I analysed my failures, my choices and decisions and realised how a very bad experience with a fellowship programme had shattered my faith in all the people who were working in the field of development.

I became aware of the social factors that had made me believe that I was not capable enough – or that I was stupid – and had made me more anxious about my future.

I started reading more books, papers and articles. It kept me engaged and interested in something. I made it a habit to read the newspaper every day. It encouraged me to look at my problems from a smaller lens. I started playing badminton again which I had left long back after school.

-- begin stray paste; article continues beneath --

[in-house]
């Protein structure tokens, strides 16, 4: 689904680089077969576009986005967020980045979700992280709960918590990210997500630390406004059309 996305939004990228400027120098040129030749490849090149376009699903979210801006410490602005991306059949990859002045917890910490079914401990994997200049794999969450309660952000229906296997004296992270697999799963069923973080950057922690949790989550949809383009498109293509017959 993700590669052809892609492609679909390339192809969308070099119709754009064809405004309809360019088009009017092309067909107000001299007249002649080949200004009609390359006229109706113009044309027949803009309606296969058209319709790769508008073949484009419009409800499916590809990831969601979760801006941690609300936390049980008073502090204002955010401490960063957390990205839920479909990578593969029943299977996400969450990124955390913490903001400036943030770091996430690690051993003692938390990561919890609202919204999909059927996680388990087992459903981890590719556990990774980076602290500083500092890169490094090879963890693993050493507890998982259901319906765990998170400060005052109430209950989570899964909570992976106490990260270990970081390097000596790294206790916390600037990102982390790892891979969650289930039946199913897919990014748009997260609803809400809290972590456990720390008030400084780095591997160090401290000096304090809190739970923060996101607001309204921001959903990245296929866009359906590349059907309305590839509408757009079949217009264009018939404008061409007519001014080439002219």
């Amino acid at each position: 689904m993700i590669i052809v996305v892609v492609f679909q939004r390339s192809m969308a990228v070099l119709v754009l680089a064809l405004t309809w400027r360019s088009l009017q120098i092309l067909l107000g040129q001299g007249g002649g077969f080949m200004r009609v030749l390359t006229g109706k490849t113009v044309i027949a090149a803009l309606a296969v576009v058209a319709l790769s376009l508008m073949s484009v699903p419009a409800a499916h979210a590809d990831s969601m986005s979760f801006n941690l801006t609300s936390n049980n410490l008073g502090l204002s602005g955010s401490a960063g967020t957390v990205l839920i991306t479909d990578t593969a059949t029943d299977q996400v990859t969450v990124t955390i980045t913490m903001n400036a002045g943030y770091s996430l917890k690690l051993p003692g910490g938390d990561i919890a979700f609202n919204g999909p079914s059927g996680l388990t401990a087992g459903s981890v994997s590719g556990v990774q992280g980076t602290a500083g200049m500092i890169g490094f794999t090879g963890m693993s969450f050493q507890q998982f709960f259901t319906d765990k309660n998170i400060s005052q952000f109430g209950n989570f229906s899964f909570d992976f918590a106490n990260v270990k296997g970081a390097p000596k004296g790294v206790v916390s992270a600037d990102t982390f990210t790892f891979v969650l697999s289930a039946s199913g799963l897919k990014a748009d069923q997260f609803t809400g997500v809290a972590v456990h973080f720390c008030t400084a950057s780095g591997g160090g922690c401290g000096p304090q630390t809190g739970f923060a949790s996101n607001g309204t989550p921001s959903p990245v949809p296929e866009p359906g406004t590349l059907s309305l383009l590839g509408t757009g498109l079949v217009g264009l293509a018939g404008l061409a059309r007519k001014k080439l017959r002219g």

I took out time to learn some new skills like painting and encouraged myself to work on small ideas that I have had since forever. I invested these months in myself; learnt more by reading than doing things for a change and took out time for self- reflection. I started setting very small goals for myself and completing them filled me with a sense of achievement. Moreover, I initiated more physical interactions with people and decreased virtual interactions after realising the adverse impact of social media on my mental health.

Though all these efforts have borne some fruits, I still feel anxious many times. I try to calm myself down by writing something in my diary or taking a nap which helps. I still have many issues to work on like my lack of confidence to fearlessly share my ideas and constructing healthy relationships without snapping every time I feel like I am being attacked or let down.